One way to tell if a restaurant is part of a corporate chain is to look at the amount of printed matter it generates. Themes are another dead giveaway.
In the case of the Olive Garden, which recently opened in Oxnard, they've latched onto the fall theme of "Roman pasta holiday" and practically printed it to death. They even designed paper covers for their flower vases to go along with the theme. To top it off, every bill comes with a customer questionnaire.
The Olive Garden is a perfect example of corporate America designing a palatable dining-out experience for the masses. It is also reputed to be among the best of the national chains. Judging from how busy the restaurant has been every time I've been there, they must be doing something right; number crunchers at corporate headquarters should be chortling happily.
Oxnard's Olive Garden holds about 300 diners, shuttled to their seats by a series of hosts. It has been cleverly divided with glass and lots of greenery into manageable eating areas. Large green umbrellas, suspended from the ceiling, hover over certain tables like a blessing.
The prices are not astonishingly cheap, but the Olive Garden does dish up substantial amounts of food. Furthermore, most diners have probably just come from the nearby Price Club, feeling good about saving huge amounts of money on 500 plastic gloves, 12,000 cotton swabs and a five-year supply of laundry soap.
One thing the Olive Garden has done impressively is train the staff to an admirable level of enthusiasm and courtesy. One night, out in the parking lot, a cheerful waitress actually wanted to know if I had liked my dinner. I asked her why she thought the restaurant was doing so well. "Because we give good value for the money," she said proudly.
Indeed, they serve unlimited amounts of soup or icy, crisp salads with inoffensive dressings, along with chewy bread sticks that are almost as big as hotdog buns.
The entrees that follow are generous, too. Most people leave the place clutching little red cardboard carry-out boxes.
An Italian appetizer sampler was strictly for fried-food lovers. Venetian stuffed shrimp were apparently stuffed with nothing, while mushrooms were filled with what tasted like pleasant turkey dressing. Mozzarella triangles were thick, crusty and piping hot. Best of all were the simple fried zucchini slices.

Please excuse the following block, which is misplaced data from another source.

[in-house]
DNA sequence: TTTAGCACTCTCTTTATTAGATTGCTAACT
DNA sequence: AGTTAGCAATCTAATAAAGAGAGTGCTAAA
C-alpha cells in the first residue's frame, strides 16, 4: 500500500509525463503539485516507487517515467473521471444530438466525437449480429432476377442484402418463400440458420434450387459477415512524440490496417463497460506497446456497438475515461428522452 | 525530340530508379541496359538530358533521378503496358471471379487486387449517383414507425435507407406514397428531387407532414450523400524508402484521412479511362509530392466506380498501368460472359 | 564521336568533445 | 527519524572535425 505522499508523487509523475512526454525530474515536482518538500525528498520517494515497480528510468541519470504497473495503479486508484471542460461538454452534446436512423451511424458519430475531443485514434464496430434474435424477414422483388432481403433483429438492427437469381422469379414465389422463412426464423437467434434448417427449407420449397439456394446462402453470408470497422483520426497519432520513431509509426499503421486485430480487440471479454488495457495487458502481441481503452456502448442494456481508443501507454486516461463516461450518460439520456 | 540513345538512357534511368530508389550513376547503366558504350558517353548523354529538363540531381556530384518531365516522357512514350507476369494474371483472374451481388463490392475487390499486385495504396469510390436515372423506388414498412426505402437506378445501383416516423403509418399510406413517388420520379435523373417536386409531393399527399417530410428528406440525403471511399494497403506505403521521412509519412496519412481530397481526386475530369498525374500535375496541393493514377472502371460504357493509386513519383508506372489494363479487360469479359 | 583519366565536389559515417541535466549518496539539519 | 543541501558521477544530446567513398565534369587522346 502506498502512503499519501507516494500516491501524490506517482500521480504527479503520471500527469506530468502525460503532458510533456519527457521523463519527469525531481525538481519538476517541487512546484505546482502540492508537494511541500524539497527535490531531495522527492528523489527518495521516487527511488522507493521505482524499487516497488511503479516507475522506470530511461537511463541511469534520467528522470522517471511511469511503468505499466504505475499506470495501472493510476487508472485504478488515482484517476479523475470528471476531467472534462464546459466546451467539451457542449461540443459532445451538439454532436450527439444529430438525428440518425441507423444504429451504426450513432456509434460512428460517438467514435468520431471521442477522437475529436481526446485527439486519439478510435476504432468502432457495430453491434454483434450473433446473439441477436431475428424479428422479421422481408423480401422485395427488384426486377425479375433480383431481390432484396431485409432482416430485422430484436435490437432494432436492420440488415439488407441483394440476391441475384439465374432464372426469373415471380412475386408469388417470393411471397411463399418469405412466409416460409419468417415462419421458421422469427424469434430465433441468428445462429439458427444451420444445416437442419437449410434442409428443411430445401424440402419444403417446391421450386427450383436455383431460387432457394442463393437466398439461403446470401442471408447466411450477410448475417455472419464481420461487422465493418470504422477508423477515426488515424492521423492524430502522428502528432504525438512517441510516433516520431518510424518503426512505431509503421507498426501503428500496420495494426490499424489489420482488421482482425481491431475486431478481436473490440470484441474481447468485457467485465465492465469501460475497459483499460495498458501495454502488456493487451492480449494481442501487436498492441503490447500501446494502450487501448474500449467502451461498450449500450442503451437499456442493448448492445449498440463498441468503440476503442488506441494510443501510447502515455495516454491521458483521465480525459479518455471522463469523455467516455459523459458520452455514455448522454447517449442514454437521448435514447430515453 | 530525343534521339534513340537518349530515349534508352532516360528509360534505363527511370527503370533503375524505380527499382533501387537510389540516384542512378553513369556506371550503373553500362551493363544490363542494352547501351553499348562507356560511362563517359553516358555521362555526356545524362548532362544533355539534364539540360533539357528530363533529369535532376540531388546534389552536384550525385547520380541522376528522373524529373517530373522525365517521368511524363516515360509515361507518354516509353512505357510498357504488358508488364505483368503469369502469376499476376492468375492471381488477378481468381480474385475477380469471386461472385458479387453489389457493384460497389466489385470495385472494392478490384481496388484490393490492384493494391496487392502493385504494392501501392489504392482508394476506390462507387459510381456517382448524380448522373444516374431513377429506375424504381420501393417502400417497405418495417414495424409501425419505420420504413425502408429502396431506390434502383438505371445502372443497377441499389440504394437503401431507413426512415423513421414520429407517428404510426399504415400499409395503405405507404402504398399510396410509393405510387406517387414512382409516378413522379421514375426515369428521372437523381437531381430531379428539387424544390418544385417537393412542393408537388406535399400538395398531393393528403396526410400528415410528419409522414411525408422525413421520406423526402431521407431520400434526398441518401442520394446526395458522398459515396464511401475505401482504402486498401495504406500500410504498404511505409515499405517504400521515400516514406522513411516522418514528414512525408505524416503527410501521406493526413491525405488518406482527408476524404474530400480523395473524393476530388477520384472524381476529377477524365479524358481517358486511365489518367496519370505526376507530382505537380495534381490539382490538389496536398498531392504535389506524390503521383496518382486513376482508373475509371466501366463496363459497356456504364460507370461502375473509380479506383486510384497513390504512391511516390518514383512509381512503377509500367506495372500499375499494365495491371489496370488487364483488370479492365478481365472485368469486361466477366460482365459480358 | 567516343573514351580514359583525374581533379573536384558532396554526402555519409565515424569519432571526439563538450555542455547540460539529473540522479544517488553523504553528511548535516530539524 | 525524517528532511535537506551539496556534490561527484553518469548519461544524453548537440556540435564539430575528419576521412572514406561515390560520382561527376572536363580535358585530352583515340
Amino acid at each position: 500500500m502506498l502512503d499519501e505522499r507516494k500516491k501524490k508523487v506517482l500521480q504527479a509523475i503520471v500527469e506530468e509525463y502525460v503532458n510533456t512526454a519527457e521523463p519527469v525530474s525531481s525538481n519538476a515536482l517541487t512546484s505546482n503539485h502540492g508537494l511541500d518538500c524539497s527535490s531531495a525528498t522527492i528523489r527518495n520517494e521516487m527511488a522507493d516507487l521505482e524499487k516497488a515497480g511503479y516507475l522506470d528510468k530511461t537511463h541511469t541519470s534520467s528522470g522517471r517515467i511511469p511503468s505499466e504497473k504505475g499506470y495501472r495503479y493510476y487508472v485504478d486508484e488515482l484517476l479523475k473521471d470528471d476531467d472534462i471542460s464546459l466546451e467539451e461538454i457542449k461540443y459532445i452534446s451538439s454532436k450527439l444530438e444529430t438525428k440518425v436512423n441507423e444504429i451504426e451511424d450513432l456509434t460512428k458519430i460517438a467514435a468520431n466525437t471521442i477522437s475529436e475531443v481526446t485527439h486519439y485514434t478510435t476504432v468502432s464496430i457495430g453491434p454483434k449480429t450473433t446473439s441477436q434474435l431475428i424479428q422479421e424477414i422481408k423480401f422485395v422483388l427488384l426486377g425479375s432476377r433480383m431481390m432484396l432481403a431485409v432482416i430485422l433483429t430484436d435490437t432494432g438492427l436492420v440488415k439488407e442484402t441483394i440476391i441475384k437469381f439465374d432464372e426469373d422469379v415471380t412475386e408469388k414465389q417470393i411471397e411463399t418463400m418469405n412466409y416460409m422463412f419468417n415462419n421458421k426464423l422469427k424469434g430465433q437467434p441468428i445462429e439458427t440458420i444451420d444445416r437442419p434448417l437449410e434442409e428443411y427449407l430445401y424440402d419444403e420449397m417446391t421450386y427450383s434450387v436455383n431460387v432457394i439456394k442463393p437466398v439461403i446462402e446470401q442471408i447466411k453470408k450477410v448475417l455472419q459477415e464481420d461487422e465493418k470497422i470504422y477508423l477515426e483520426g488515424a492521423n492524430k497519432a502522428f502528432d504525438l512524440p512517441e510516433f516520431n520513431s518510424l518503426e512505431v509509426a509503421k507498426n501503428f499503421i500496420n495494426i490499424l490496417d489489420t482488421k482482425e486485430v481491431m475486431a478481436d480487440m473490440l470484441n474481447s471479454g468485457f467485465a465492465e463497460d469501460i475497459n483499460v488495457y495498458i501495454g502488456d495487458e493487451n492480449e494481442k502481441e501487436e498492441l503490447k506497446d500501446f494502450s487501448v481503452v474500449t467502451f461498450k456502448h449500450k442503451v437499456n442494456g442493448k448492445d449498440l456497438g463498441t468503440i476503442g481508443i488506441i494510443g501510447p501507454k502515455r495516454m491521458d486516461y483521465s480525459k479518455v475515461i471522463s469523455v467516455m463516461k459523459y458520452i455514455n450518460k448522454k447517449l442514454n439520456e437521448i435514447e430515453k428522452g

I found some of the entrees, like \o7 mostacciola\f7 with chicken and artichoke hearts ($10.95) quite good. The northern Italian plate ($12.95) provided samples of several entrees, which ran the gamut from great to disappointing.
Veal \o7 piccata \f7 was standard, but the fettuccine Alfredo--wonderfully cheesy and buttery--tasted like a fine, traditional \o7 spaghetti al burro.\f7 Venetian grilled chicken had paper-thin slices of chicken in a curious teriyaki-flavored sauce. The vegetables were nicely undercooked, but bland.
Lasagna ($8.50) had a nice garlicky flavor, and a mushy texture, while the steak \o7 Toscana, \f7 though again well-flavored, was quite tough.
The ravioli were fine, filled with sweet \o7 manicotti \f7 cheese that contrasted nicely with the tomato sauce. I also like the garden fillet, a simply prepared orange roughy fish, covered with tiny chopped vegetables, green onions, tomatoes and mushrooms.
If the chocolate mousse pie is any indication of the caliber of the desserts, then just don't look out the window. It had a cookie-like crust with a hint of cinnamon and a delicious chocolate filling, so rich and buttery it could have been frosting. It was one more reason to make that waitress proud.
* WHERE AND WHEN
The Olive Garden, 1891 Ventura Blvd., Oxnard, 983-6656. Lunch and dinner Sunday-Thursday, 11 a.m. to 10 p.m. Friday-Saturday, 11 a.m. to 11 p.m. Full bar, all major credit cards, dinner for two, food only, $26-$40.